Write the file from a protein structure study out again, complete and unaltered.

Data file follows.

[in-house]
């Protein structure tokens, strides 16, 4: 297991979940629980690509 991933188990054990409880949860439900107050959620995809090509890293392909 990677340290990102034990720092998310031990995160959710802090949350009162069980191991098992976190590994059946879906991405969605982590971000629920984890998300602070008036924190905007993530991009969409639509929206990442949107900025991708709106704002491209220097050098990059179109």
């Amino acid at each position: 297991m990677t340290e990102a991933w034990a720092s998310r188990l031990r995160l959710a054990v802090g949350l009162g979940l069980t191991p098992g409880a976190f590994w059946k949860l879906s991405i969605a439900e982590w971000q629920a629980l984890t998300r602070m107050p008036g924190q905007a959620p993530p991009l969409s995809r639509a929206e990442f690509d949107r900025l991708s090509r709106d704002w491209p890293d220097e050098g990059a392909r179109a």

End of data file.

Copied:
[in-house]
């Protein structure tokens, strides 16, 4: 297991979940629980690509 991933188990054990409880949860439900107050959620995809090509890293392909 990677340290990102034990720092998310031990995160959710802090949350009162069980191991098992976190590994059946879906991405969605982590971000629920984890998300602070008036924190905007993530991009969409639509929206990442949107900025991708709106704002491209220097050098990059179109």
């Amino acid at each position: 297991m990677t340290e990102a991933w034990a720092s998310r188990l031990r995160l959710a054990v802090g949350l009162g979940l069980t191991p098992g409880a976190f590994w059946k949860l879906s991405i969605a439900e982590w971000q629920a629980l984890t998300r602070m107050p008036g924190q905007a959620p993530p991009l969409s995809r639509a929206e990442f690509d949107r900025l991708s090509r709106d704002w491209p890293d220097e050098g990059a392909r179109a």